Review: Sense8


The Wachowski's are back in great form, rounding out one of the most promising new series of 2015.

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We live in an era of global media saturation. The internet has forced us all closer than we’ve ever been before, as cultural walls begin to crack to let us see into other people’s worlds. Technology is beginning to do what our parents warned us it would, gluing us the devices that connect us to one another. There will soon come a time when this consistent, familiar connection to the world around us will feel necessary and even make the alternative feel unthinkable. Enter Sense8.

Earlier this year, Sense8 hit our computer screens in the form of one of those high profile Netflix-exclusive television series all the kids are talking about. The 12 episode series is the latest offering from Lana and Andy Wachowski, well remembered for creating The Matrix (1999) in collaboration with J. Michael Straczynski, the writer of Changeling (2008). The series revolves around eight characters of diverse origin located all around the world, who discover themselves to be linked to one another through a mysterious cerebral connection, that allows them to communicate with one another, share memories and borrow one another’s skills. Together, they discover that they are all more than human, and are wanted for some nefarious purpose by a shadowy and powerful corporation.

The series manages to beautifully juggle the lives and development of all eight characters, switching naturally between each of them. One minute we’re in Mexico City, as the famous actor Lito Rodriguez prepares for his next big role, while in Nairobi, Capheus the van driver struggles to support his fledgling business, as Nomi Marks enjoys pride in San Francisco with her girlfriend. Although the consistent switching of character and location has been criticised by some as incomprehensible, the show goes to great lengths to keep the viewer up to date, moving at a comfortably slow pace and easing us into the wider concepts at work.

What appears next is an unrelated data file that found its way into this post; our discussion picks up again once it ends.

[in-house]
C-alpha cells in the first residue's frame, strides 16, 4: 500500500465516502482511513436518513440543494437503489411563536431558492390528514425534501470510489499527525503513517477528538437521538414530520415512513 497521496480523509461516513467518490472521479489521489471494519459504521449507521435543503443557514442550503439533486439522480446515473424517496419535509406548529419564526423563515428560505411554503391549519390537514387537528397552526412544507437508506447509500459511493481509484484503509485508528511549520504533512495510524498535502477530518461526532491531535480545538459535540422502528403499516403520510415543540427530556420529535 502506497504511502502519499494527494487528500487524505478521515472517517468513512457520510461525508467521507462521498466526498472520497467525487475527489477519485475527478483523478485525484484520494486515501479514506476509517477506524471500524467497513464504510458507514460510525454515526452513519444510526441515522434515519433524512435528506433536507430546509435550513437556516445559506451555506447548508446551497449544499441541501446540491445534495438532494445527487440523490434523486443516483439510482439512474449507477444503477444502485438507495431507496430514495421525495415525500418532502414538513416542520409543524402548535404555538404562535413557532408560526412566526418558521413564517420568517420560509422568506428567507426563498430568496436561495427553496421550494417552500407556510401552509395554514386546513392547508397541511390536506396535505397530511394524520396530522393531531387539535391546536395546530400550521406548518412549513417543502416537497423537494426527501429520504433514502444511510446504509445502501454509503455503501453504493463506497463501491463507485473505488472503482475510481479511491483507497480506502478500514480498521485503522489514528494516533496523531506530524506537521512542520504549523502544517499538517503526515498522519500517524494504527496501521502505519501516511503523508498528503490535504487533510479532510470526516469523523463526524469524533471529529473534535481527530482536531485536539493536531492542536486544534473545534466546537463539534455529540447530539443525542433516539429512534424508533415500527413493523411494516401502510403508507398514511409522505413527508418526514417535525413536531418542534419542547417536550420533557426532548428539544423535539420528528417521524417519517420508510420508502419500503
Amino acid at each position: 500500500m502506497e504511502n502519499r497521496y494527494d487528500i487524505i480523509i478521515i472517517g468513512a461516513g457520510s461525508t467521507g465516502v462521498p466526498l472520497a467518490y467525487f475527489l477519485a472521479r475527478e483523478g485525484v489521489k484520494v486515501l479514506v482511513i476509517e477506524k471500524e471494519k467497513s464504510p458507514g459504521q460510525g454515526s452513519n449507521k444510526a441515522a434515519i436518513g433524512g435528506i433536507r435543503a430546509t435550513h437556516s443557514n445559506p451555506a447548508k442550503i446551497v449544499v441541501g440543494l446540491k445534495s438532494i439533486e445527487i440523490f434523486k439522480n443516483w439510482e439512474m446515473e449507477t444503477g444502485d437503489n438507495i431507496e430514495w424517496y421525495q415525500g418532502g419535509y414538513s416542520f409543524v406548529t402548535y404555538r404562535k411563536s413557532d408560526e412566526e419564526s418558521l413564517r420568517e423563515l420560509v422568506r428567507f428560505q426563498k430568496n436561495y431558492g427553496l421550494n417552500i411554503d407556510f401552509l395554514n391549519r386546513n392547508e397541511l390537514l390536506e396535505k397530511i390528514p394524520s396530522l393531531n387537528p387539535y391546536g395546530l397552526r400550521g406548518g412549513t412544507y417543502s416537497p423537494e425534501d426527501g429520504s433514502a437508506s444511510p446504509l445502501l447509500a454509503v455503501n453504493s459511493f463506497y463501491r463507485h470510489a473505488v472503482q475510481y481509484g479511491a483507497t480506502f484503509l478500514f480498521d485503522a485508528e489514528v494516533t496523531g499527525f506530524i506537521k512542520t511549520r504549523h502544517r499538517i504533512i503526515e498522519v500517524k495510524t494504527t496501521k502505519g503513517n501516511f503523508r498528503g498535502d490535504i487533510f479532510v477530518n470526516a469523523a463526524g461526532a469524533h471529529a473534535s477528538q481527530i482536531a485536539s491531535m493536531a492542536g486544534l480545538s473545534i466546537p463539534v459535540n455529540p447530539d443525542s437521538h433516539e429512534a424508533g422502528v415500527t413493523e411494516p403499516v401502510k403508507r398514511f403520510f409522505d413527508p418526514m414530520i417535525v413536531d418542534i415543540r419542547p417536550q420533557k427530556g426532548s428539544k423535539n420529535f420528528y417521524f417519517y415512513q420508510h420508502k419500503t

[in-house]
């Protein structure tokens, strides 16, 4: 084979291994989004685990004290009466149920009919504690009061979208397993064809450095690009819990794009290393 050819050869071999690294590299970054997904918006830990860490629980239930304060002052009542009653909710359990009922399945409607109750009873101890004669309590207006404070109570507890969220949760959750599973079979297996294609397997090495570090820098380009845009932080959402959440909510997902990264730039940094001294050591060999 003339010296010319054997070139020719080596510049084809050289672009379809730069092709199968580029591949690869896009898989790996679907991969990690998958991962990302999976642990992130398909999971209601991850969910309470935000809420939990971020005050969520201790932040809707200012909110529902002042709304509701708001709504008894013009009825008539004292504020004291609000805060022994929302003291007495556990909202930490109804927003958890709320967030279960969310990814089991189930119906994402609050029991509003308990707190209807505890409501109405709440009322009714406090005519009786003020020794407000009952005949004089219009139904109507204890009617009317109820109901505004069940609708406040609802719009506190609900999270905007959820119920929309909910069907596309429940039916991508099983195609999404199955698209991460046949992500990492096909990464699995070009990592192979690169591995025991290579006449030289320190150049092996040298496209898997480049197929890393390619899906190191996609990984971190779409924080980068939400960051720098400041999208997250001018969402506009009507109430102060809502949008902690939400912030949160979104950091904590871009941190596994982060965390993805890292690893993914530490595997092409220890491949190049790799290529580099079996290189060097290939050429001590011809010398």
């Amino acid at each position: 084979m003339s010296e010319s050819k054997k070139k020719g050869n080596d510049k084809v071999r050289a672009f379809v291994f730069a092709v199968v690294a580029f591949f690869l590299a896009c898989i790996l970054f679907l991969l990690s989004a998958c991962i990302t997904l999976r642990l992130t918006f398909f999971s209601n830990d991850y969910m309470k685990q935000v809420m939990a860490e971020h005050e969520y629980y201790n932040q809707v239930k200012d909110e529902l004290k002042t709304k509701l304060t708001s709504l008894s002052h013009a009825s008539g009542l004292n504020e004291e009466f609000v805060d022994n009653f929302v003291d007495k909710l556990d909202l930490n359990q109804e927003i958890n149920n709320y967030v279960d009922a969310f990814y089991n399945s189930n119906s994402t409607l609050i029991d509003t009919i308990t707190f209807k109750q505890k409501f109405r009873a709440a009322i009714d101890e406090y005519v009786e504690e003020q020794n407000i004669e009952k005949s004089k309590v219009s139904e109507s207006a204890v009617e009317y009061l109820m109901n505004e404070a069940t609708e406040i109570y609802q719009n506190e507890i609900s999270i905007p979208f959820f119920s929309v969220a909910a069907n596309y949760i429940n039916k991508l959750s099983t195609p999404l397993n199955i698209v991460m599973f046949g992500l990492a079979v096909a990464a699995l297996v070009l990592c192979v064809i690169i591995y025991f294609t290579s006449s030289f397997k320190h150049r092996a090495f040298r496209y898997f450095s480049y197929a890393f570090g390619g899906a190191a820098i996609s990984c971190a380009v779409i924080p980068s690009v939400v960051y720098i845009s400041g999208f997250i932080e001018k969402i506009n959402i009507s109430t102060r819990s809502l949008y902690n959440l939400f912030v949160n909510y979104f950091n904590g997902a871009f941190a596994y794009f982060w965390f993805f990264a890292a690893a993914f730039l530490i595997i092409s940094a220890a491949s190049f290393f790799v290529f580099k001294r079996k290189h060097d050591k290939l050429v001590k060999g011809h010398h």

When the show picks up, it reads like a modern spy thriller, if you’re willing to replace the grim and masculine Jason Bourne with the unlikely and considerate Chicago police officer Will Gorski. Individually, these characters are all clueless people with complex problems of their own, Will, for instance, deals with gang violence and the vicious animosity between the kids living in bad neighbourhoods and the police, doing whatever he can to try and stop the violence, to the disappointment of his father. While in Mumbai, Kala Dandekar is studying to become a pharmacist and is having second thoughts about her arranged marriage. These problems are shared across the characters and as the series progresses, and they share their knowledge and insight to help one another, they allow their lives to become shared as well. Indeed, much of the story has very little to do with shadowy corporations and psychic warfare.

What the show does seem to have in a pleasantly surprising abundance, is an emphasis on LGBT issues, such as the psychology of closeting and life as a transgender woman. Themes of sexual liberation run rampant across the show, as it features multiple sex scenes, one of which is shared through the sensate connection which results in a beautifully shot, yet unforeseen psychic orgy, in which the characters enter one another’s minds in a highly sexual display of affection. For anyone who’s been looking out for it, this is essentially the Matrix Revolutions moment, in which the Wachowskis really double down on how weird and unique they’re prepared to be. This scene in particular will probably stand as a significant hurdle for those unwilling to stretch their suspension of disbelief.

Ultimately, Sense8 makes for a breath of fresh air, moving in and out of genres, from action thriller to mystery conspiracy and then right back into kitchen sink drama, throwing conventional television formulas out the window to offer something very different to what any of us are used to. If you were a fan of Cloud Atlas (2012), you’ll most likely enjoy this colourful series. Although, if the incomprehensibility of constantly changing characters and thematic tones is a bridge too far, then this might be one for you to avoid. Whatever the case, Netflix have renewed the eclectic series for a second season as of August 8th, though there are currently no details regarding the premiere date.

All 12 episodes of Sense8 are available to stream now on Netflix.


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